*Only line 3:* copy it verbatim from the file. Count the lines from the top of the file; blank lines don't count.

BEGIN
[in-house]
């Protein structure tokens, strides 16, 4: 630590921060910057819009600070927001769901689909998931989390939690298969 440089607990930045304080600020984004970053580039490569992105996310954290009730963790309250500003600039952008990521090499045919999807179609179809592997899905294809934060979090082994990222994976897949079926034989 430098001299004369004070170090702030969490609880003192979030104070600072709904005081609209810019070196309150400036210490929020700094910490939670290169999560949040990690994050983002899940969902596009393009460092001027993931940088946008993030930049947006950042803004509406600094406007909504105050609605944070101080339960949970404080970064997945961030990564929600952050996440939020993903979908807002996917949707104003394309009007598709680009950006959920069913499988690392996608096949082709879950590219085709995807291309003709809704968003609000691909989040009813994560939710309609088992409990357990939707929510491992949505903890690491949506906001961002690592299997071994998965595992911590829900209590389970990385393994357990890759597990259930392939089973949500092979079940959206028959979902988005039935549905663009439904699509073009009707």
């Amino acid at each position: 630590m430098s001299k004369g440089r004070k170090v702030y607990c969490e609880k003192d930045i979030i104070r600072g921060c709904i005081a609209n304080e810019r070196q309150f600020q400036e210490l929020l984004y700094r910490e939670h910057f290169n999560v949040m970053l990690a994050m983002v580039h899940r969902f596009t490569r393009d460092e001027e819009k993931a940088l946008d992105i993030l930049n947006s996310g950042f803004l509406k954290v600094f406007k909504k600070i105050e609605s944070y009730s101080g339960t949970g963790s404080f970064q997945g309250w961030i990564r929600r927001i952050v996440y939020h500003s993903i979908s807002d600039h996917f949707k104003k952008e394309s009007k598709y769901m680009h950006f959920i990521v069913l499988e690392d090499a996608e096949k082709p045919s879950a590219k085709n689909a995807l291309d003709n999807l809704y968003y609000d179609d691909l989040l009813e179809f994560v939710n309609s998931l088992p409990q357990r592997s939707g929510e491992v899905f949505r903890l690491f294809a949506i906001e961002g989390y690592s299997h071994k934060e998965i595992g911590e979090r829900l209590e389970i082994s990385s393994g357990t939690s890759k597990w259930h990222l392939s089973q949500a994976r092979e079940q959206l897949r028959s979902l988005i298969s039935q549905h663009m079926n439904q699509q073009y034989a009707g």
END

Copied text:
């Amino acid at each position: 630590m430098s001299k004369g440089r004070k170090v702030y607990c969490e609880k003192d930045i979030i104070r600072g921060c709904i005081a609209n304080e810019r070196q309150f600020q400036e210490l929020l984004y700094r910490e939670h910057f290169n999560v949040m970053l990690a994050m983002v580039h899940r969902f596009t490569r393009d460092e001027e819009k993931a940088l946008d992105i993030l930049n947006s996310g950042f803004l509406k954290v600094f406007k909504k600070i105050e609605s944070y009730s101080g339960t949970g963790s404080f970064q997945g309250w961030i990564r929600r927001i952050v996440y939020h500003s993903i979908s807002d600039h996917f949707k104003k952008e394309s009007k598709y769901m680009h950006f959920i990521v069913l499988e690392d090499a996608e096949k082709p045919s879950a590219k085709n689909a995807l291309d003709n999807l809704y968003y609000d179609d691909l989040l009813e179809f994560v939710n309609s998931l088992p409990q357990r592997s939707g929510e491992v899905f949505r903890l690491f294809a949506i906001e961002g989390y690592s299997h071994k934060e998965i595992g911590e979090r829900l209590e389970i082994s990385s393994g357990t939690s890759k597990w259930h990222l392939s089973q949500a994976r092979e079940q959206l897949r028959s979902l988005i298969s039935q549905h663009m079926n439904q699509q073009y034989a009707g």